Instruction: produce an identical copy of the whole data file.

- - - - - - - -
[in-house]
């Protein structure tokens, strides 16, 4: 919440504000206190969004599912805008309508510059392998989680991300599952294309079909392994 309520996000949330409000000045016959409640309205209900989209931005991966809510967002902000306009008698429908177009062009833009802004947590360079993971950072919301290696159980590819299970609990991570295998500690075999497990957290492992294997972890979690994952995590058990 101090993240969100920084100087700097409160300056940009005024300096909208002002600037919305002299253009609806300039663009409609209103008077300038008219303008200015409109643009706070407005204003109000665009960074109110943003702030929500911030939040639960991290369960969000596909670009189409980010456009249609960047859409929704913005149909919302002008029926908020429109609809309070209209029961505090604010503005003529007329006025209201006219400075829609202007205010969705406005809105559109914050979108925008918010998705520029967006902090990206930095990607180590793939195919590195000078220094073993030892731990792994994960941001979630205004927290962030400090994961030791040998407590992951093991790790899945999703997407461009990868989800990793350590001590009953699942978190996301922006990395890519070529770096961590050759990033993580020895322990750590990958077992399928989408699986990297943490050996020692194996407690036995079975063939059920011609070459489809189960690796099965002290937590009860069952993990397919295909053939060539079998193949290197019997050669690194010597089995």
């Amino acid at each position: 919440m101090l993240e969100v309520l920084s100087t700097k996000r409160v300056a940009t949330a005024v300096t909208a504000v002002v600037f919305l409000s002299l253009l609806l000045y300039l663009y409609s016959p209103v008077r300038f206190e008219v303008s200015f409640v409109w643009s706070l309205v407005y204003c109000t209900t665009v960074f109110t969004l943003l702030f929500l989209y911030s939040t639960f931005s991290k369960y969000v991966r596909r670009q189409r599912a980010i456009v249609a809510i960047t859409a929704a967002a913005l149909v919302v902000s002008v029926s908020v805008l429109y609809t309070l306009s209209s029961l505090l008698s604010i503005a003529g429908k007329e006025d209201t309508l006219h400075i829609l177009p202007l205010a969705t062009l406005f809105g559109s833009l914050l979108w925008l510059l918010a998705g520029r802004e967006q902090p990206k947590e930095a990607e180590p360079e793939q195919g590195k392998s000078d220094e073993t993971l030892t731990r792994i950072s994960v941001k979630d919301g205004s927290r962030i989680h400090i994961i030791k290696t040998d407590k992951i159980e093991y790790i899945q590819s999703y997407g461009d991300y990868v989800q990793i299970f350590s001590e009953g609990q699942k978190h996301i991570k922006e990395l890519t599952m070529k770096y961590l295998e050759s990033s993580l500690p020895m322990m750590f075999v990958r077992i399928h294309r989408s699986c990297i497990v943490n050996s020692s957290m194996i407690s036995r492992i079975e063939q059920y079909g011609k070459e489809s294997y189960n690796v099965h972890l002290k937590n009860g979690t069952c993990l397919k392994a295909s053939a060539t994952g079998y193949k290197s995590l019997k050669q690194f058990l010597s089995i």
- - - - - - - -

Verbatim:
[in-house]
């Protein structure tokens, strides 16, 4: 919440504000206190969004599912805008309508510059392998989680991300599952294309079909392994 309520996000949330409000000045016959409640309205209900989209931005991966809510967002902000306009008698429908177009062009833009802004947590360079993971950072919301290696159980590819299970609990991570295998500690075999497990957290492992294997972890979690994952995590058990 101090993240969100920084100087700097409160300056940009005024300096909208002002600037919305002299253009609806300039663009409609209103008077300038008219303008200015409109643009706070407005204003109000665009960074109110943003702030929500911030939040639960991290369960969000596909670009189409980010456009249609960047859409929704913005149909919302002008029926908020429109609809309070209209029961505090604010503005003529007329006025209201006219400075829609202007205010969705406005809105559109914050979108925008918010998705520029967006902090990206930095990607180590793939195919590195000078220094073993030892731990792994994960941001979630205004927290962030400090994961030791040998407590992951093991790790899945999703997407461009990868989800990793350590001590009953699942978190996301922006990395890519070529770096961590050759990033993580020895322990750590990958077992399928989408699986990297943490050996020692194996407690036995079975063939059920011609070459489809189960690796099965002290937590009860069952993990397919295909053939060539079998193949290197019997050669690194010597089995």
């Amino acid at each position: 919440m101090l993240e969100v309520l920084s100087t700097k996000r409160v300056a940009t949330a005024v300096t909208a504000v002002v600037f919305l409000s002299l253009l609806l000045y300039l663009y409609s016959p209103v008077r300038f206190e008219v303008s200015f409640v409109w643009s706070l309205v407005y204003c109000t209900t665009v960074f109110t969004l943003l702030f929500l989209y911030s939040t639960f931005s991290k369960y969000v991966r596909r670009q189409r599912a980010i456009v249609a809510i960047t859409a929704a967002a913005l149909v919302v902000s002008v029926s908020v805008l429109y609809t309070l306009s209209s029961l505090l008698s604010i503005a003529g429908k007329e006025d209201t309508l006219h400075i829609l177009p202007l205010a969705t062009l406005f809105g559109s833009l914050l979108w925008l510059l918010a998705g520029r802004e967006q902090p990206k947590e930095a990607e180590p360079e793939q195919g590195k392998s000078d220094e073993t993971l030892t731990r792994i950072s994960v941001k979630d919301g205004s927290r962030i989680h400090i994961i030791k290696t040998d407590k992951i159980e093991y790790i899945q590819s999703y997407g461009d991300y990868v989800q990793i299970f350590s001590e009953g609990q699942k978190h996301i991570k922006e990395l890519t599952m070529k770096y961590l295998e050759s990033s993580l500690p020895m322990m750590f075999v990958r077992i399928h294309r989408s699986c990297i497990v943490n050996s020692s957290m194996i407690s036995r492992i079975e063939q059920y079909g011609k070459e489809s294997y189960n690796v099965h972890l002290k937590n009860g979690t069952c993990l397919k392994a295909s053939a060539t994952g079998y193949k290197s995590l019997k050669q690194f058990l010597s089995i």